SLUG Localized: Michelle Moonshine, Thalia Condo, Matthew Bashaw
Thursday, September 20
Iron & Wine
Sunday, September 23
Community Meet-up at Spiral Jetty with UMFA
Saturday, September 29
Gerry-Meander Fun Run/Walk
Saturday, September 29
SLC SLAY - Valley of the Dolls
Saturday, September 29
SLUG Localized: Freemind Movement, Alyxandri Jupiter, TBA
Wednesday, October 24
- This event has passed.
The Nature of Clay/Reflections on Bonneville/ Temporary Solution/ I am…
July 25 @ 11:00 AM - 4:00 PM
An event every week that begins at 11:00am on Tuesday, Wednesday, Thursday and Friday, repeating until August 10, 2018
Join us for Gallery Stroll on July 20th from 6pm-9pm
Exhibit Dates: July 20 – Aug 10
Art Access Gallery
The Nature of Clay,
My female ceramic figures are often quiet and introspective. Through their gestures, expressions, and inclusion of other symbolic elements, I explore parts of my own story as I travel through my life. The narrative is about a spiritual journey that relies on a deep connection to the natural world.
The pieces in this show approach that connection in various ways. In some, the figures become one with nature, while others express a memory or a yearning to revisit beloved places.
As I have worked on these sculptures, I’ve been troubled by some of the destructive things happening to our planet. Perhaps there is an undercurrent of that concern in this work, along with the refuge and comfort I find in mountains, deserts and oceans.
As a ceramic artist, I spend much of my time and energy trying to shape a basic, natural material—clay—into forms and objects that match my own creative vision. Sometimes the clay cooperates; sometimes it resists. I have learned that rather than trying to bend nature to my artistic will, I am more successful if I nurture the forms and shapes that the principles of nature create in the clay.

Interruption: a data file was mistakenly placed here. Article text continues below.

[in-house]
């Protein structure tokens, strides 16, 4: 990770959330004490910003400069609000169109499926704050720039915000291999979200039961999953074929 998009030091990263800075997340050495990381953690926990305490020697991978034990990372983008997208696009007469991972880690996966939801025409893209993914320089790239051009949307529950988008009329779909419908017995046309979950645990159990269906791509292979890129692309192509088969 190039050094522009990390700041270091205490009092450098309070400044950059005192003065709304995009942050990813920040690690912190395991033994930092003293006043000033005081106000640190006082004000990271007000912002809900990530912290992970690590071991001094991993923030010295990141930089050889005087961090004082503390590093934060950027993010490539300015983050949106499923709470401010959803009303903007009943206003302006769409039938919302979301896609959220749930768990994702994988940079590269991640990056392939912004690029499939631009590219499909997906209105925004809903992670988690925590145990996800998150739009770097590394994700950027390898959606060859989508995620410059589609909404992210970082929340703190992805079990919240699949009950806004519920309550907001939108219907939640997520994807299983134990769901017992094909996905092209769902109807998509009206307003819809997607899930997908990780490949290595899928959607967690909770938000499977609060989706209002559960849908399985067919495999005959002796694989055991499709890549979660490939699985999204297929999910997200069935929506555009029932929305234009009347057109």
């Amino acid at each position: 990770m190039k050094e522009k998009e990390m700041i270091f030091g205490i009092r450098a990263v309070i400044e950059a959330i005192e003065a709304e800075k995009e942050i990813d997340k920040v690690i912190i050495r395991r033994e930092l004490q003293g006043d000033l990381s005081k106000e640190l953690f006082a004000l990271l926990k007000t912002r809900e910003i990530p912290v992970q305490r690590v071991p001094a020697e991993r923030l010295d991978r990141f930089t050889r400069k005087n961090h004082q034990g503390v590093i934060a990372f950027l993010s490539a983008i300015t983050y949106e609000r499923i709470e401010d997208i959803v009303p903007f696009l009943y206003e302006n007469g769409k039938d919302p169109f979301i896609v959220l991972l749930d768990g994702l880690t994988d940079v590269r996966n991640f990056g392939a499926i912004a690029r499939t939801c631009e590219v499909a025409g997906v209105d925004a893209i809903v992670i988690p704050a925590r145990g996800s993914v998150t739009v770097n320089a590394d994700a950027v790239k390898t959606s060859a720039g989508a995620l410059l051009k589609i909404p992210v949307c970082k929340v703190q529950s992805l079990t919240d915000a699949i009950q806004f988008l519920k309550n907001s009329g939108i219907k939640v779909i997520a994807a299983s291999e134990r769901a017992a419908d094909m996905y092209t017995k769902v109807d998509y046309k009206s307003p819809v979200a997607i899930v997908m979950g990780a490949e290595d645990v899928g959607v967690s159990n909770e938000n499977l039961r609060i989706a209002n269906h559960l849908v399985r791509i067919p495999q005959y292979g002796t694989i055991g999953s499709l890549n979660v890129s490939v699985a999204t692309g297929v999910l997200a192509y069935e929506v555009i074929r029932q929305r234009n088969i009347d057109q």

Reflections of Bonneville
The Salt Lake Valley rests on the remnants of a long succession of lakes that have occupied this area for millions of years. The sediments deposited in these lakes as well as the effects of water, wind and time provide us with a window into our past. Lake Bonneville, the most recent and most prominent of these lakes, formed beaches, deltas, spits, and wave-cut cliffs that are as high as a thousand feet above the present Great Salt Lake. As we continue to learn and explore these features, our ideas about our environment change and evolve. New discoveries paint a more complete picture of what ancient times were like for what is now the Salt Lake Valley.
Just like these ancient lakes left marks on our environment, the experiences of our lives leave impressions on our minds. These marks reveal themselves over time. They may even erode and change as time passes. Our memories of the past and how we feel about them are altered as we gain knowledge and understanding from our experiences. The present affects how we perceive the past; and the past affects how we perceive the present. We are made up of our memories. Our past helps form our identity, but as we grow and mature that identity evolves. Our lives are reflected in how we see and interpret the environment that we live in.
As the lake leaves a mark on the land, so experiences and memory leave a mark on our personalities.
Access II Gallery
Temporary Solution is an investigation of the uncomfortable and frustrating moments that accompany periods of change. Layering, blocking and fragmentation of materials and patterns,
parallel the feelings of obstruction and uncertainty we all face personally and collectively. The tape and binder clips, act as a transitory way to address ongoing problems, that ultimately will
require a more permanent solution.
Photographs capture the physical world and also capture the world which “I” am living in. By taking photographs I confirm the fact that I am alive. The camera bestows upon me the third eye, and the lens as my filter, what I see through these tools shows and teaches me so many things. When I release the shutter, I ask myself; what am I thinking? What am I feeling? Why did I want to clip out that moment? Where do my
criterions come from? Those aggregations give me hints little by little to the question of “Who am I?” By continuing this loop, I will come to know who I am and at the same time the photographs will confirm the fact that I exist in this world.
For me, taking photographs are a conversation with myself. The image rendered on the paper draws in the others to me and makes us have conversations. I confirm that we have some of the same experiences in the innermost depths of our hearts.
Sometimes I try to throw questions at others as a Japanese person, as Etsuko Kato, and as a human. What does it mean to be Japanese? Japanese and Etsuko Kato? Who am I?
Love the new look? Let us know! Email all comments to firstname.lastname@example.org.